## Profiling data in PowerPivot: comparing two tables

On a prior post, I described the process in which one could use PowerPivot to find duplicates when exploring a dataset.  Another common scenario when first diving into new data is finding common records across two different tables.

Level: Easy

Problem:  You have two datasets and want to compare attribute values across them.  In concrete terms, you want to understand if a particular key value is present in the other dataset or not.

Relevancy: Comparing datasets is a common issue when modeling solutions in PowerPivot or BISM Tabular, as you must determine which table can and should be used as a lookup in your model.  For lookup tables to be valid dimensions, they must contain all members across tables and only contain unique values on the key column. The process of comparing tables can assist you with selecting the appropriate table to use as lookup.

Scenario: The following tables where sent to you as lists of orders. You want to know which table includes all orders.

Solution

One important test is to verify how many unique records are on each table.  This will allow us to quickly understand if there are duplicates on either one.

For this, two DAX measures can be used (two for each table):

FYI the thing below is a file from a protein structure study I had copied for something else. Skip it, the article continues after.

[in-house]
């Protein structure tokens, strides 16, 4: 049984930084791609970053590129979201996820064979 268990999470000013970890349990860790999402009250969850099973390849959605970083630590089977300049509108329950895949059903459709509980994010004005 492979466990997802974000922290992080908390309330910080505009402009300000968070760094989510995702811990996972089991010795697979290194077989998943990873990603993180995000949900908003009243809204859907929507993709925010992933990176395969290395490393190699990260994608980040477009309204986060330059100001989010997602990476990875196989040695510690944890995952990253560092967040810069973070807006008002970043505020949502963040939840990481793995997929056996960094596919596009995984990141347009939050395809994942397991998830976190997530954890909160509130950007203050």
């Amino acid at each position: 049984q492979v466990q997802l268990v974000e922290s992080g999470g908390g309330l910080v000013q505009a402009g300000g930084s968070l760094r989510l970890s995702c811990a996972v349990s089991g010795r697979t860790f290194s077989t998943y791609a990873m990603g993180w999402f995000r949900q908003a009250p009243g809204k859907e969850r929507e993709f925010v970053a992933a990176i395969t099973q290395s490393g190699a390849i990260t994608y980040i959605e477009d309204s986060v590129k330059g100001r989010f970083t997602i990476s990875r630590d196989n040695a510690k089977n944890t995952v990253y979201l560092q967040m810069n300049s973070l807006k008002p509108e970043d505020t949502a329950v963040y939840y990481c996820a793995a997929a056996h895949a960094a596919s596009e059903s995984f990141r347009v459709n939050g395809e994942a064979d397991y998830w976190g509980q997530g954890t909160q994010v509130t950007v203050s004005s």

CountRowsTable1:=COUNTROWS(Table1)

DistinctCountOrdersTable1:=DISTINCTCOUNT(Table1[Orders])

CountRowsTable2:=COUNTROWS(Table2)

DistinctCountOrdersTable2:=DISTINCTCOUNT(Table2[Orders])

Here are the results:

##### Table2

We now see there appears to be a duplicate value on Table1. We can now use two calculated columns (one each table) to further investigate:

TABLE 1

=CALCULATE( COUNTROWS( Table2 ),

FILTER( Table2, Table2[Orders] = Table1[Orders] ) )

TABLE 2

=CALCULATE( COUNTROWS( Table1 ),

FILTER( Table1, Table1[Orders] = Table2[Orders] ) )

This calculation counts the rows on the other table, but only those rows that survived the filter applied:  an equality condition based on the Order number in the current row context.

With these results we can now see all values on Table1 are represented on Table2.  However, looking at the results on Table2 we see one value is not represented on Table1: Order # 100.  Not only that, but Order # 116 appears twice.

If we switch back to Table1 in the PowerPivot window, we can confirm this by filtering the column:

With this knowledge we can now be certain to select Table2 as our lookup (dimension equivalent) in the model, as it is the only one that has a comprehensive list of all order values and only unique entries.

In case neither table had a full list or order values, other techniques like the ones described here, here or here could be the applied to the same data in order to develop a valid PowerPivot (or BISM Tabular) lookup table, and in turn, a maintainable model.